Alberta company Banff Constructors Ltd. has been found liable under the Saskatchewan Employment Act on charges that relate to the workplace death of 21-year-old Eric Ndayishimiye, which occurred in 2016. The company will appear in court for sentencing on May 21.
Ndayishimiye, who had been on the job less than half a year, was working on the ground floor stripping nails at the Jim Pattison Children’s Hospital construction site in Saskatoon when a 560-kilogram metal table cart fell on him.
It is the second Saskatchewan judgment faulting construction companies for lack of safeguards that resulted in fatalities, in separate incidents, rendered by the provincial court in less than a month.
BLS Asphalt, a family-owned business based in Regina, has been found responsible for the death of 33-year-old Troy Lucyk, also new on the job with only six months experience. He became entangled in the tail pulley of a conveyor system while working at the company‘s gravel crusher site in 2017. BLS Asphalt, found guilty on two of three charges brought under the act, will also be sentenced some time in May.
Banff Constructors, a subcontractor on the project, had earlier pleaded not guilty to charges of failing to make arrangements for the use, handling and transport of trolleys in a manner that protects the health and safety of workers and, secondly, failing to provide any necessary information, instruction, training and supervision resulting in the death of a worker.
According to testimony, the cart arrived at the site minus two interlocking pins needed to hold it together and two pins were improvised at the site from threaded rods. The cart, which is a table with wheels, is used to form and dry slabs of concrete and requires two individuals to handle it. Only one person was handling it at the time and an employee testified the pins had been removed shortly before to allow it to be moved to a narrower space when it collapsed.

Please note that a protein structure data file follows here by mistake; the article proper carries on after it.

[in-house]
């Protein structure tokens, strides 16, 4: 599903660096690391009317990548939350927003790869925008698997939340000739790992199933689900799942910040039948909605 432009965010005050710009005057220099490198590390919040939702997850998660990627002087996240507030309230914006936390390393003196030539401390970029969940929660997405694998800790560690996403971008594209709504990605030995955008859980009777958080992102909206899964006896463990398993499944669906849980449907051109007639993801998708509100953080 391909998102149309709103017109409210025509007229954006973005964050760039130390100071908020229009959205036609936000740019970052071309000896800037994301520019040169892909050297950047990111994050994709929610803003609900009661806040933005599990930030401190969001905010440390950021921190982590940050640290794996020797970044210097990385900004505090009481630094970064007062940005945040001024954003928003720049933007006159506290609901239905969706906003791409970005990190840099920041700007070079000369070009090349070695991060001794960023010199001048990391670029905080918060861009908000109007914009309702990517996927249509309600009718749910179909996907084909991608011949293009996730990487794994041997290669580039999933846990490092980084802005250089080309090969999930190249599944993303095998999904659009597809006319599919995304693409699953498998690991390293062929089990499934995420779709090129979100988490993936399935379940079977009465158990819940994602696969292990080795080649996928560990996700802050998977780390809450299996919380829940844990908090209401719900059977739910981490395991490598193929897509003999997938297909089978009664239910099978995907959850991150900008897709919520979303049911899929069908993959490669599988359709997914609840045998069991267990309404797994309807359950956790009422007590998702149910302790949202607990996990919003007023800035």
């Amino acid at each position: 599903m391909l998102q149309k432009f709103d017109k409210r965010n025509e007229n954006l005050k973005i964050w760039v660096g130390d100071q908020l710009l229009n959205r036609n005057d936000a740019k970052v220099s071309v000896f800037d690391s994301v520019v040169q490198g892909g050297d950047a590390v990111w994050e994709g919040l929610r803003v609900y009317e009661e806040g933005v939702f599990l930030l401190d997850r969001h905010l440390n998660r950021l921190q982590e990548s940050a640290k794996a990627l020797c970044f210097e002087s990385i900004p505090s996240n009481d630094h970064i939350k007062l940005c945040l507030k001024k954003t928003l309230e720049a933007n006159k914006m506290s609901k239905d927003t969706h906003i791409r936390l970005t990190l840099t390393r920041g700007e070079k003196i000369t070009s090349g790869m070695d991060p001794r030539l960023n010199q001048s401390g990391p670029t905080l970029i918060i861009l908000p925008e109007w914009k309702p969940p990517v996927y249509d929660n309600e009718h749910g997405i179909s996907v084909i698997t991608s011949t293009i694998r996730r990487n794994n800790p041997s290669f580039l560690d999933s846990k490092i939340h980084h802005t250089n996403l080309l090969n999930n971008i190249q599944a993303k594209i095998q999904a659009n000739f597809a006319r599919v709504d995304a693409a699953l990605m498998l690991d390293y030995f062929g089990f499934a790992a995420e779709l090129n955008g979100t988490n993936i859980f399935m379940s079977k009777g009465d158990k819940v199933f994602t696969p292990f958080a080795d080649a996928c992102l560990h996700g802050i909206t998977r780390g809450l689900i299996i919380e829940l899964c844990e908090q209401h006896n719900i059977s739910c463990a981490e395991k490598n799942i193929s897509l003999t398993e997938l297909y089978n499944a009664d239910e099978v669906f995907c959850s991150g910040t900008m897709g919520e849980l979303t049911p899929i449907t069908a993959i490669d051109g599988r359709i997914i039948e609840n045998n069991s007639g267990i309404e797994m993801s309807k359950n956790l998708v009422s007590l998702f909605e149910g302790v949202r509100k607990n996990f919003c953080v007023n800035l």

Ndayishimiye was rushed to hospital but was pronounced dead from multiple blunt traumas to the head, throat and chest.
In a long court case that started in 2019, Banff Constructors brought forward testimony from an expert witness that indicated the cart was poorly designed, which the supplier refuted.
Saskatchewan Provincial Court Judge Brent Klause said this was not a case of the employee being in the wrong place at the wrong time but of the company failing to protect its employee from harm.
He said the company “was willing to spend money on an expert to shift the blame afterward but was not willing to spend the time and money to get the correct parts and safety manuals for the equipment in the first place.”
Pilosio Canada Inc., the cart supplier, was also charged under the Saskatchewan Employment Act for failing to ensure equipment supplied to any new owner, contractor, employer or worker is safe when used in accordance with supplier instructions. Pilosio‘s legal counsel argued the cart had not been used in accordance with its instructions, the company provided training, and the cart had been modified without consent.
Judge Klause dismissed the charge against Pilosio.
He remarked on delays in resolving the cases. The trial involving the two companies began in August 2019 but had numerous adjournments and what Klause called multiple “time-consuming applications” which he said were “unnecessary” but also acknowledged that COVID-19 played a role.